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Life In Legacy - Week ending Saturday, March 23, 2019

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Norman Hollyn, USC film and music editorRandy Jackson, last Brooklyn Dodger to hit home runAndre Williams, '50s R&B singer

News and Entertainment

Norman Hollyn (66) film and music editor who worked on such movies as Sophie’s Choice, The Cotton Club, and Heathers. Beyond his work in Hollywood both in film and TV, Hollyn was a professor at the University of Southern California's film school, where he had led the editing department for more than 10 years before recently stepping down. He also helped the university to strengthen relationships with a diverse stable of companies, including Apple and Fox Searchlight Pictures. Hollyn was a prolific writer as well and a public speaker who traveled the world to work with cinema students and aspiring filmmakers. He died of cardiac arrest while in Yokohama, Japan, where he was lecturing cinema students, on March 17, 2019.

Andre Williams (82) carved out a place on the ‘50s rhythm-and-blues scene with earthy songs, then fell on hard times as a result of addiction before enjoying a late-career resurgence. In a decade when mainstream white audiences were watching Father Knows Best on TV, Williams was recording provocative songs like “Jail Bait” (1957), a warning to men inclined to date teenage girls. His best-known song was probably “Shake a Tail Feather,” written with Otha Hayes and Verlie Rice, which was first recorded in 1963 by the Five Du-Tones (a version heard in the 1988 John Waters movie Hairspray) and turned up in the ‘80 film The Blues Brothers performed by Ray Charles. Williams died of cancer in Chicago, Illinois on March 17, 2019.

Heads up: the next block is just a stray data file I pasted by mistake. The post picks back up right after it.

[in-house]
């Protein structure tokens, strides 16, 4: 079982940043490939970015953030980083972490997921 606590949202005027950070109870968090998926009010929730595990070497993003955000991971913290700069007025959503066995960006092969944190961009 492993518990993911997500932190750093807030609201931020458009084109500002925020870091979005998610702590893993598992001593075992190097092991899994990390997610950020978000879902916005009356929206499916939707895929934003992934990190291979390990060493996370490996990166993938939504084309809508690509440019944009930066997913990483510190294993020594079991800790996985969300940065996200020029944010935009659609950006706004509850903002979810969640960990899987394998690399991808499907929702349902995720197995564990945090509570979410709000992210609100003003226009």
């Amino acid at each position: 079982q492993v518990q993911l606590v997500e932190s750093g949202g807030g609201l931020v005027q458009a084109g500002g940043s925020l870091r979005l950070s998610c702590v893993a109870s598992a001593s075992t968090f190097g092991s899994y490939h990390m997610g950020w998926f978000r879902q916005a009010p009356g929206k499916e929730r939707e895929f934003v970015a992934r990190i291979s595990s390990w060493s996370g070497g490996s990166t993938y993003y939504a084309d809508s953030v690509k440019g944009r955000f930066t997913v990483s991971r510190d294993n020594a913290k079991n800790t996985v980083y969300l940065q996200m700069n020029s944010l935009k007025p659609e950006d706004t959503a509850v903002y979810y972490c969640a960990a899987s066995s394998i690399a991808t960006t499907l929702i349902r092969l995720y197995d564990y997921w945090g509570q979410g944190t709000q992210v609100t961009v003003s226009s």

Sports

Randy Jackson (93) the Brooklyn Dodgers acquired Chicago Cubs All-Star Jackson in December 1955, hoping he would become their regular third baseman. Injuries limited his playing time over the next two seasons, but on September 28, 1957, when he delivered a three-run homer against the Phillies in Philadelphia, Jackson became a footnote in the history of a storied franchise. He was the last Brooklyn Dodger to hit a home run before the team became the Los Angeles Dodgers. They were playing their next-to-last game when Jackson’s drive landed in the upper left-field stands at Connie Mack Stadium off a pitch from right-hander Don Cardwell, propelling Brooklyn to an 8-4 victory in a series that followed the Dodgers’ final home games at Ebbets Field. Jackson was an unlikely candidate for that melancholy achievement. He had hit only one other home run that season, and he played in just 48 games while hobbled by a leg injury. That home run seemed nothing special to him when the third-place Dodgers closed out their history the next day with a 2-1 loss to the Phillies, the last Brooklyn pitch delivered by an unproven left-hander named Sandy Koufax. Jackson died of pneumonia in Athens, Georgia on March 20, 2019.


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